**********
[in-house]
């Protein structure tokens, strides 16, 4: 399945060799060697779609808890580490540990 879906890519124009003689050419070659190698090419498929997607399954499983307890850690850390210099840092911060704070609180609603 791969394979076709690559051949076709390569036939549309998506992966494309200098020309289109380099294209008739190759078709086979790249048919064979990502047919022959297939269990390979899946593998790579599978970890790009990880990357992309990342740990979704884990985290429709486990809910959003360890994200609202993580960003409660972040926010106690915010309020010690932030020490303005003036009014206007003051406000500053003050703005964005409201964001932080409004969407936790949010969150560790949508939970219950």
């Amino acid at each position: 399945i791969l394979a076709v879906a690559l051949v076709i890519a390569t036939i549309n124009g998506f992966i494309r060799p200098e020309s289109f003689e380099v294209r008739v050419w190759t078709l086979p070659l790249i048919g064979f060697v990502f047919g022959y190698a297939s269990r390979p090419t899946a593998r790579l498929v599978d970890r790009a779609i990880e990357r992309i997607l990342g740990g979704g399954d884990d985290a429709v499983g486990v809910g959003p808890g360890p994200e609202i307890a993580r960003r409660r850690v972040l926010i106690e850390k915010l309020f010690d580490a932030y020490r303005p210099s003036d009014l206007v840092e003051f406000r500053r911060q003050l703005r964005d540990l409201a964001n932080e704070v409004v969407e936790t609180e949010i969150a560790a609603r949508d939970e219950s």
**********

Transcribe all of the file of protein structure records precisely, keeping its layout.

[in-house]
């Protein structure tokens, strides 16, 4: 399945060799060697779609808890580490540990 879906890519124009003689050419070659190698090419498929997607399954499983307890850690850390210099840092911060704070609180609603 791969394979076709690559051949076709390569036939549309998506992966494309200098020309289109380099294209008739190759078709086979790249048919064979990502047919022959297939269990390979899946593998790579599978970890790009990880990357992309990342740990979704884990985290429709486990809910959003360890994200609202993580960003409660972040926010106690915010309020010690932030020490303005003036009014206007003051406000500053003050703005964005409201964001932080409004969407936790949010969150560790949508939970219950």
């Amino acid at each position: 399945i791969l394979a076709v879906a690559l051949v076709i890519a390569t036939i549309n124009g998506f992966i494309r060799p200098e020309s289109f003689e380099v294209r008739v050419w190759t078709l086979p070659l790249i048919g064979f060697v990502f047919g022959y190698a297939s269990r390979p090419t899946a593998r790579l498929v599978d970890r790009a779609i990880e990357r992309i997607l990342g740990g979704g399954d884990d985290a429709v499983g486990v809910g959003p808890g360890p994200e609202i307890a993580r960003r409660r850690v972040l926010i106690e850390k915010l309020f010690d580490a932030y020490r303005p210099s003036d009014l206007v840092e003051f406000r500053r911060q003050l703005r964005d540990l409201a964001n932080e704070v409004v969407e936790t609180e949010i969150a560790a609603r949508d939970e219950s």